Fund-raising begins in earnest by newly formed multiple sclerosis group

A group based in the Northern Isles is seeking to raise funds for research into multiple sclerosis (MS) in Orkney and Shetland.

The project has grown out of the local branch of the MS Society, where, according to group member Tom Stove, there has been a long-running feeling that “research should be done in Shetland, where the prevalence of MS is the highest in the world, never mind in Britain”.

Group member Tom Stove believes research should be done in Shetland.
Group member Tom Stove believes research should be done in Shetland.

That feeling has now translated into action and the group has enlisted renowned Orcadian scientist Jim Wilson to lend his support to the idea.

Dr Wilson “has accumulated a lot of data over the years – blood samples – in Orkney and Shetland”, Mr Stove said. Indeed, he is ideally placed to take the idea forward, and has already found a candidate to carry out the required work as a PhD project.

The group has now applied for charitable status, and once that is secured they will begin “fund-raising on a serious basis”.

Mr Stove said: “The challenge is to raise £10,000 a year, between Orkney and Shetland, over three years, and that money will be matched by £30,000 from Edinburgh University, which we thought was too good a deal to pass. So we’ve embarked on doing that.”

Already the first donations have begun to come in. A cheque for £100 recently arrived from an Orcadian man who had heard Dr Wilson promoting the project. A note accompanying the cheque explained that the man had friends with MS and wanted to make a contribution.

The first fund-raising venture took place earlier this summer when Irene Bray and Lorraine Kemp completed the West Highland Way, walking the 96 miles from Milngavie to Fort William.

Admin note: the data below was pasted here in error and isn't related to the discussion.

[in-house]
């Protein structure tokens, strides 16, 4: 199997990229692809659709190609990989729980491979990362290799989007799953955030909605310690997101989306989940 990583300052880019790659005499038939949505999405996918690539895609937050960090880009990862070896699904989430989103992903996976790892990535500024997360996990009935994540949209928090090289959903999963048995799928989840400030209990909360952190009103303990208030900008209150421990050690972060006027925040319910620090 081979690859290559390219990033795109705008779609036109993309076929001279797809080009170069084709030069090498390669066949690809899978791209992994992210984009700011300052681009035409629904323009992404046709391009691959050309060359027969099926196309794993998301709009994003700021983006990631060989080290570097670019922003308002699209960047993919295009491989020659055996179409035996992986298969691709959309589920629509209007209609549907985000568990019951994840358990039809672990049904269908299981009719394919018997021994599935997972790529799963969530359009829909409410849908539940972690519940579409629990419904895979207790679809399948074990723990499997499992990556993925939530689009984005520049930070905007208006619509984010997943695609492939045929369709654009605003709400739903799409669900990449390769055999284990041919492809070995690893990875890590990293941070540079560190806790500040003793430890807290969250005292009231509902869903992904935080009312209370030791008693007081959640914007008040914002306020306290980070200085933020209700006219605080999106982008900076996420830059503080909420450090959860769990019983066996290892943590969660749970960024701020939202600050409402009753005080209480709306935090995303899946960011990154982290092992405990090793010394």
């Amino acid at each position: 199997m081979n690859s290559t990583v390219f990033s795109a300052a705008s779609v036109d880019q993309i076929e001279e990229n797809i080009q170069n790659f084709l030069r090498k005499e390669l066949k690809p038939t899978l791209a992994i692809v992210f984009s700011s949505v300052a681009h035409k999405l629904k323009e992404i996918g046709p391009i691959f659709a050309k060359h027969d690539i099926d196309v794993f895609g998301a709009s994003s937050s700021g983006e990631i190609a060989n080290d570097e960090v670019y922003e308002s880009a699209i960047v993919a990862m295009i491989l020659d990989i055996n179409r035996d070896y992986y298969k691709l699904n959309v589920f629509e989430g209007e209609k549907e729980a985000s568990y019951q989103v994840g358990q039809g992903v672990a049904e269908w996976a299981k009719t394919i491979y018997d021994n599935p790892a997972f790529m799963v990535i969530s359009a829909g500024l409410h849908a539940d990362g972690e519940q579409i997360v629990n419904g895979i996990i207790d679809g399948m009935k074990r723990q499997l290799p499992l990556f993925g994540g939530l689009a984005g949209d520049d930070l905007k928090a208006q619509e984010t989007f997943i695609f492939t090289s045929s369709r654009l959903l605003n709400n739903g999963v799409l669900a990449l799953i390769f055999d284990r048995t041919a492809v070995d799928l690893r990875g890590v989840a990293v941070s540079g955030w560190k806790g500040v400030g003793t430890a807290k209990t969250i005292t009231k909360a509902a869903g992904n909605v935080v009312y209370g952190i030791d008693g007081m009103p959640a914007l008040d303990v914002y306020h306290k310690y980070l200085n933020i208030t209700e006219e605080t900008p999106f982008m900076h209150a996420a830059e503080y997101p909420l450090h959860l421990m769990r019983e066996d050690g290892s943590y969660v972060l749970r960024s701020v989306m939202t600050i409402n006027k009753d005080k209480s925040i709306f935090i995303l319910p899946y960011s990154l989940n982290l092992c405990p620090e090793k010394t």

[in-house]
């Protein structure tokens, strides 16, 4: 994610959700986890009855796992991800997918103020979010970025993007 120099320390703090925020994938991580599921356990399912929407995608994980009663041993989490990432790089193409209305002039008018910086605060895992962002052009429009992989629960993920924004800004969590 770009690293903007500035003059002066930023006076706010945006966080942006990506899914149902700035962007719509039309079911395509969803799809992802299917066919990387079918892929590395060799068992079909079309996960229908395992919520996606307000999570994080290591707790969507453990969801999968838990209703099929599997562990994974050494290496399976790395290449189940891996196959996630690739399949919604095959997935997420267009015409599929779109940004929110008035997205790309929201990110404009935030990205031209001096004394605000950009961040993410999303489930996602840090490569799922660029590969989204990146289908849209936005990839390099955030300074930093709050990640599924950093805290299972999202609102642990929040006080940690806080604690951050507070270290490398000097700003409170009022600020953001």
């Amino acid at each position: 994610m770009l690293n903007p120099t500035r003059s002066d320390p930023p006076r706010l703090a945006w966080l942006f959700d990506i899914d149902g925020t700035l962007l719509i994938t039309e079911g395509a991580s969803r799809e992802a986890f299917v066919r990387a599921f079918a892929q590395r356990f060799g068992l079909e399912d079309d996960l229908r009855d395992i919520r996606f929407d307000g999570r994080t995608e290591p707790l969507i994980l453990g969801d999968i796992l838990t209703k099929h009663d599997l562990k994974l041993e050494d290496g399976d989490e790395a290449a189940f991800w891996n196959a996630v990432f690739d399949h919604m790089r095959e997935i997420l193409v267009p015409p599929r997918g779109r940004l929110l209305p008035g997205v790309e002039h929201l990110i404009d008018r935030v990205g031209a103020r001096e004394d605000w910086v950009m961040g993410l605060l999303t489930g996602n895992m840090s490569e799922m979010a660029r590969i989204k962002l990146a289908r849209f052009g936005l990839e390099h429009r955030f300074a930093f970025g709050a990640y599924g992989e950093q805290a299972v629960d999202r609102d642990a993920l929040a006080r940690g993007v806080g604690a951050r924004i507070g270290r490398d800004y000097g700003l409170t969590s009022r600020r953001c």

Despite a very wet first day, Lorraine said, the pair “had good weather for the remaining time. It was cool and sunny and really lovely walking weather. There were no midgies either because of the time of year … which was really good. The pathways were quite good but some of the way was quite challenging, quite rocky and stony, and very up and down.”

Lorraine has a brother with MS and is keen to raise money for the new research group. Anyone who would like to donate money for the walk can contact her on (01950) 431436.

The Orkney and Shetland MS Research Project will begin fund-raising properly later this year.


Add Your Comment
  • Sue Fox

    • July 27th, 2013 20:25

    My name is Sue Fox. My grandfather was born on the Shetlands and he is descended from the famous Gifford family four of whom perished on the voe near Busta house on the mainland on Shetland in the 18th century.

    I contracted MS some 11 years ago whilst teaching in Norfolk, I haven’t secondary progressive MS and are now unable to walk and have to use a disabled scooter. For some time I have known about the prevalence of MS on the Shetlands and
    Orkneys and have heard various theories about the causes of MS ranging from lack of vitamin D to the possibility that the Vikings brought MS over when they invaded the Shetlands.

    Very probably there is no connection and it is purely coincidental that I have MS at all.


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